China, however, viciously crushes every hint of religious sentiment. Radio Free Asia reports that the Chinese Communist Party operates a series of “transformation” facilities that torture and attempt to brainwash detained Christians across China, particularly in Sichuan province. Officials with the CCP’s United Front Work Department capture members of unauthorized Protestant and Roman Catholic churches and hold them for months at a time in windowless holding cells, subjecting them to vicious beatings, injecting them with drugs, and depriving them of sleep for prolonged periods of time unless believers renounce their faith in Jesus Christ. A lawyer added that Catholics had faced such repression for years.
“They just disappeared them, sometimes for five, six or even 10 years at a stretch,” he told RFA.
The CCP’s hostility to the Falun Gong sect and its concentration camps operate for Uighur Muslims are well known.
The situation is scarcely better for those who attempt to operate within China’s system. The CCP has implemented a strategy for the “sinicization” of religion, forcing priests and pastors to interpret “religious thought, doctrines, and teachings in a way that conforms with” Marxist Communism/socialism. To this end, Chinese Communist officials have rewritten the Gospel of John to claim Jesus Christ stoned a woman to death, oppressed true Christian leaders, replaced the Ten Commandments with posters containing socialist propaganda, erased the First Commandment of the Decalogue to “have no other gods,” and ordered Christian believers to remove pictures of Jesus from their living rooms or lose the government pension keeping them alive.
Similarly, Chinese officials issued Order No. 15, claiming the exclusive right to name “bishops” to the state-recognized Catholic Church without any papal input – reneging on Beijing’s 2018 deal with the Vatican, which both parties renewed just last fall. The crackdown has to elicit a public response from Pope Francis.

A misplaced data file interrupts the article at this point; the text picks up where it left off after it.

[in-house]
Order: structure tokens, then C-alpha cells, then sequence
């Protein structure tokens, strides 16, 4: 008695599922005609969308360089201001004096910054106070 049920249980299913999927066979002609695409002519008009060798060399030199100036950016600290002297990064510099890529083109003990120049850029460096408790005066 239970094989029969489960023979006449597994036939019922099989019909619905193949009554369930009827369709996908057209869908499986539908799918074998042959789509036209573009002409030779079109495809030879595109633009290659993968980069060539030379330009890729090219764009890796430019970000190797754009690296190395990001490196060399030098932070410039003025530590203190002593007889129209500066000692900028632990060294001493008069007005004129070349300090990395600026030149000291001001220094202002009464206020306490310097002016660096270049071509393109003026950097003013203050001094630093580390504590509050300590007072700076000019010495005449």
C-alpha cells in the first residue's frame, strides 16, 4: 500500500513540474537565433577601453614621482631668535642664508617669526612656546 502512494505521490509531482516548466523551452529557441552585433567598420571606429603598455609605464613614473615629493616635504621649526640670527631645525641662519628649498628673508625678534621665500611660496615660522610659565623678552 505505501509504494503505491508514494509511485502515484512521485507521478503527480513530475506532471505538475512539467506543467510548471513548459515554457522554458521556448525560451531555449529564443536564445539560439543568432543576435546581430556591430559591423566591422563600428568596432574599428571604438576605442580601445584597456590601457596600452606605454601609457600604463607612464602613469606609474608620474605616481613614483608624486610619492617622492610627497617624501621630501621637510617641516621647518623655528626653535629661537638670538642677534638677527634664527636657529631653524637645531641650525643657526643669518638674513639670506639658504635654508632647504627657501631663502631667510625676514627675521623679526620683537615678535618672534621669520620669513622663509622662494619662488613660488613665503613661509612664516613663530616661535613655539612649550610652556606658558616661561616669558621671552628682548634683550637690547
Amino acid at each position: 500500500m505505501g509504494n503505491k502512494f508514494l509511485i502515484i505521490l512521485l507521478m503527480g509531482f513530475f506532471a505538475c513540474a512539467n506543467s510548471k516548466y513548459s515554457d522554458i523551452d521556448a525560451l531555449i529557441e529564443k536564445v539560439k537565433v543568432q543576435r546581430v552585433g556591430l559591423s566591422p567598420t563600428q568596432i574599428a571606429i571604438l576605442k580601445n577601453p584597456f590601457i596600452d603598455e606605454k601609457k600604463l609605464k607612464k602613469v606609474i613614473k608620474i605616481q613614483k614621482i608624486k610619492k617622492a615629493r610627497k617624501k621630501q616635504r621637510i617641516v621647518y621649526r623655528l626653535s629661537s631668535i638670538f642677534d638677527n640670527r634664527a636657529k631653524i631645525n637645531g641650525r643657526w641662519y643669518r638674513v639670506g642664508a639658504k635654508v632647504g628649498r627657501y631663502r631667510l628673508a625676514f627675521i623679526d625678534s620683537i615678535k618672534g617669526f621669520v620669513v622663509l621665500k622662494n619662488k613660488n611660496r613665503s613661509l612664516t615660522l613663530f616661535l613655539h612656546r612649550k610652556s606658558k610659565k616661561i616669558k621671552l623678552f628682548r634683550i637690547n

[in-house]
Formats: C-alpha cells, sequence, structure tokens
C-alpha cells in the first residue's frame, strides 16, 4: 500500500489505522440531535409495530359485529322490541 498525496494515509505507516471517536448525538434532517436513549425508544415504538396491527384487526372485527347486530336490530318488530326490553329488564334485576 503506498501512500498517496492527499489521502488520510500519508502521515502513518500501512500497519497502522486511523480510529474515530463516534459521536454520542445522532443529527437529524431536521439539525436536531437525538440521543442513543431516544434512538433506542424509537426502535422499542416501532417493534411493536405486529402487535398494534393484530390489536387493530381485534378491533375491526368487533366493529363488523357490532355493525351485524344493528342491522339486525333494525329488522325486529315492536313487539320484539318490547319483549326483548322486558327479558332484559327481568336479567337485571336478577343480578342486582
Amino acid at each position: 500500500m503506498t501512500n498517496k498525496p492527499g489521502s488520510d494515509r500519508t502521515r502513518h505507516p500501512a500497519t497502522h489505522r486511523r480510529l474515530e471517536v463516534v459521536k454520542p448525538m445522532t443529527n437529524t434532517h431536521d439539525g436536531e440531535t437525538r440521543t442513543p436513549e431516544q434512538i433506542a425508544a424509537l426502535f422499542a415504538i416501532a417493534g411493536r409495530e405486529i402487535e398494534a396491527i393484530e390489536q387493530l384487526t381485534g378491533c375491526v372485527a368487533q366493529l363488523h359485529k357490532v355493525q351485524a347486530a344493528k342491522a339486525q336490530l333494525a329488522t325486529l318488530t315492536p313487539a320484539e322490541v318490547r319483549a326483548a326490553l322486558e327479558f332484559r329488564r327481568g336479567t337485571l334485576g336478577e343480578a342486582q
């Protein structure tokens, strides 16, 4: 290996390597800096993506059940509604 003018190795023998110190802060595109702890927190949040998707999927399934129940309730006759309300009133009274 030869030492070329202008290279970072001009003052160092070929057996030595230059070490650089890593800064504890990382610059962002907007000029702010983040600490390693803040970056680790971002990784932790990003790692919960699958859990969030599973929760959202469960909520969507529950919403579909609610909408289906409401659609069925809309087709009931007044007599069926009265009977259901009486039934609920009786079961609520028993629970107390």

Beijing clearly trembles in fear before God – any god. Religious belief confirms a power higher than the state, confines government actions within the strictures of morality, and confers dignity and human rights on all people. China’s intensifying encroachment on Hong Kong, and this conviction of Lai and his associations, forecast that any expression of faith will be suppressed, by any means necessary.
In the April 1 cases, the judge convicted six others with Lai, including Martin Lee, the 82-year-old founder of Hong Kong’s Democratic Party. Lai’s lawyer urged the judge to fine the billionaire or hand out a suspended sentence, due to Lai’s peaceful actions.
But during her ruling on April 1, Judge Amanda Woodock dismissed calls to dispense with jail sentences over the peaceful protest of August 18, 2019, whose only side effect was blocking traffic. Failing to lock up its leaders “would give the law no teeth and make a mockery of it,” she said.
Judge Woodcock will issue her sentence for both purported infractions on April 16.
Lai faces life in prison for separate allegations that he violated the ill-defined provisions of the “national security law.”
You can see the Acton Institute’s full coverage of Jimmy Lai here.
For more on Lai’s remarkable life before his legal troubles intensified, see the Acton Institute’s documentary The Call of the Entrepreneur.